After a brief respite, the rupee once again turned shaky and plunged by 30 paise to end at a fresh 16-month low of 68 against the US currency on renewed dollar buying interest amid global macro challenges.
The forex sentiment wobbled after the crude prices broke the psychological threshold of USD 80 a barrel - spurring a fresh wave of dollar demand from state-run oil marketing companies fearing a further depreciation in rupee value.
Traders also reported hedging-related demand as importers rushed to pay forward premium, putting additional pressure on the local currency.
The rupee selloffs accelerated last week against the grim backdrop of surging global crude prices and growing concerns over widening twin deficits even as foreign investors reduced their rupee-dominated exposures.
The home currency had recovered 37 paise in the last two days after hitting a low of 68.15 on Tuesday.
Massive capital outflows have largely contributed to declines despite a series of measures taken by the RBI and authorities.
Reversing its recovery momentum, the rupee opened weak at 67.78 from Thursday's close of 67.70 at the Interbank Foreign Exchange (forex) market.
Being engulfed in selling pressure, the local unit subsequently hit a low of 68.07 in mid-afternoon deals before regaining some lost ground as state-run banks sold the greenback likely on behalf of the central bank.
It finally settled at 68.00, revealing a steep loss of 30 paise, or 0.44 per cent.
For the week, the Indian currency lost another 67 paise against the USD - stretching the fall to six-straight week.
The RBI, meanwhile, fixed the reference rate for the dollar at 67.9577 and for the euro at 80.2784.
The rupee is Asia's worst performing currency this year on concerns that slowing capital flows and a wider trade deficit could stretch the funding of India's current account gap.
On the energy front, the brent crude continues to edge higher after topping USD 80 a barrel yesterday impacted by Middle East tensions and signs that global stockpiles continue to decrease.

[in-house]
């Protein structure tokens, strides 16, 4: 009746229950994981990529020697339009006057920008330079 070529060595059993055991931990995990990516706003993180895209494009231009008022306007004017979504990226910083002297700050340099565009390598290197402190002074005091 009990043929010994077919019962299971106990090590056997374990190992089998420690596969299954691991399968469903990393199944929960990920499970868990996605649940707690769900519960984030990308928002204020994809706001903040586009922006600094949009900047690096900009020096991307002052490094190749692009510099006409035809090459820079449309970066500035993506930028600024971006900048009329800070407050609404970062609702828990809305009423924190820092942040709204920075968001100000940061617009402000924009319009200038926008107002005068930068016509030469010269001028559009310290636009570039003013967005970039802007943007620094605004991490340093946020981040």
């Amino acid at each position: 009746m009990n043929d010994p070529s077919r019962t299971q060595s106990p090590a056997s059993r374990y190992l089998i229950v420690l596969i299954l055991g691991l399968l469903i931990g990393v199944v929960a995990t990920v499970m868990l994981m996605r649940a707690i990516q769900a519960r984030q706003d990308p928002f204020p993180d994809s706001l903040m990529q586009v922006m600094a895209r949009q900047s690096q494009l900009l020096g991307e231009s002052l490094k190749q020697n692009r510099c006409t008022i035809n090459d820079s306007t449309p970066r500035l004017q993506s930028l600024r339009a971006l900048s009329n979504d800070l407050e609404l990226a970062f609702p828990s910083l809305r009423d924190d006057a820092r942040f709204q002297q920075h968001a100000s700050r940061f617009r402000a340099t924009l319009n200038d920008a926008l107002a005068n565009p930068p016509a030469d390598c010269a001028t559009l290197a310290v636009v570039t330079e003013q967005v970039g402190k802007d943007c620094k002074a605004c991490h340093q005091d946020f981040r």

The Brent crude futures, an international benchmark, was trading higher at USD 79.60 a barrel in early Asian trade.
Meanwhile, D-street took investors on a turbulent ride as key benchmark indexes veered into a steep slide that knocked 300 points off the Sensex, while the broader NSE Nifty cracked below the 10,600-mark.
The dollar index, which measures the greenback's value against a basket of six major currencies, was higher at 93.53.
Globally, the greenback traded little changed against its major trading rivals. The US Treasury market eased a bit on Friday during the European session after the benchmark 10-year Treasury yield rose to 3.13% overnight, its highest level since 2011.
In the cross currency trade, the rupee retreated against the pound sterling to end at 91.69 per pound from 91.31 and drifted back against the euro to finish at 80.08 from 79.79.
It also fell back against the Japanese Yen to close at 61.27 per 100 yens as compared to 61.21 earlier.
Elsewhere, the common currency, euro is consolidating just above its 2018 lows against the resurgent greenback amid fading political uncertainty after the 5-Star movement leader Di Maio confirmed agreement on a government contract with the League party.
While, the British pound edged lower as investors now seemed to have digested the latest Brexit headline that the UK is prepared to stay in the customs union beyond 2021.
In forward market today, the premium for dollar continued to fall on the back of sustained receiving from exporters.
The benchmark six-month forward premium payable in September eased to 93-94 paise from 93.25-95.25 paise and the far-forward February 2019 contract softened to 227.50-228.50 paise from 227-229 paise previously.
(This story has not been edited by Business Standard staff and is auto-generated from a syndicated feed.)